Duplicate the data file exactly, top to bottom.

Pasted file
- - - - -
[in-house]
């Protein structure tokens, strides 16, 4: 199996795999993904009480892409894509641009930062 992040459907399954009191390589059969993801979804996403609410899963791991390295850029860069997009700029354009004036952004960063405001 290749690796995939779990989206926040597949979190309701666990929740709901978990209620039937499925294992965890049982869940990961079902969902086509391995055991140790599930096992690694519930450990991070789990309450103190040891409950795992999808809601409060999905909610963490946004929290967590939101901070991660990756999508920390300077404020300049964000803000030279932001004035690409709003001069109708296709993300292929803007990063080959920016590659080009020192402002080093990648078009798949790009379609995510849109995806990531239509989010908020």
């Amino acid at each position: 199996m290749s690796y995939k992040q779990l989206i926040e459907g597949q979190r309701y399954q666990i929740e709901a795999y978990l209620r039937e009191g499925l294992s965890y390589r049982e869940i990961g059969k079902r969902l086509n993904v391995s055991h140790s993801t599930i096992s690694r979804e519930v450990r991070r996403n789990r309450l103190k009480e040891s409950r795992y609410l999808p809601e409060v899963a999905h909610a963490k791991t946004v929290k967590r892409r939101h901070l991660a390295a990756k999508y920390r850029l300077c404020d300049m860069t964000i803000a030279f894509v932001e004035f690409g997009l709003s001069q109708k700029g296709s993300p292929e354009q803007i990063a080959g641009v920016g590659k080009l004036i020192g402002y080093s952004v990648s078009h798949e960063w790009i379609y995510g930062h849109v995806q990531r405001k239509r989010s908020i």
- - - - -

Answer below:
[in-house]
């Protein structure tokens, strides 16, 4: 199996795999993904009480892409894509641009930062 992040459907399954009191390589059969993801979804996403609410899963791991390295850029860069997009700029354009004036952004960063405001 290749690796995939779990989206926040597949979190309701666990929740709901978990209620039937499925294992965890049982869940990961079902969902086509391995055991140790599930096992690694519930450990991070789990309450103190040891409950795992999808809601409060999905909610963490946004929290967590939101901070991660990756999508920390300077404020300049964000803000030279932001004035690409709003001069109708296709993300292929803007990063080959920016590659080009020192402002080093990648078009798949790009379609995510849109995806990531239509989010908020």
């Amino acid at each position: 199996m290749s690796y995939k992040q779990l989206i926040e459907g597949q979190r309701y399954q666990i929740e709901a795999y978990l209620r039937e009191g499925l294992s965890y390589r049982e869940i990961g059969k079902r969902l086509n993904v391995s055991h140790s993801t599930i096992s690694r979804e519930v450990r991070r996403n789990r309450l103190k009480e040891s409950r795992y609410l999808p809601e409060v899963a999905h909610a963490k791991t946004v929290k967590r892409r939101h901070l991660a390295a990756k999508y920390r850029l300077c404020d300049m860069t964000i803000a030279f894509v932001e004035f690409g997009l709003s001069q109708k700029g296709s993300p292929e354009q803007i990063a080959g641009v920016g590659k080009l004036i020192g402002y080093s952004v990648s078009h798949e960063w790009i379609y995510g930062h849109v995806q990531r405001k239509r989010s908020i």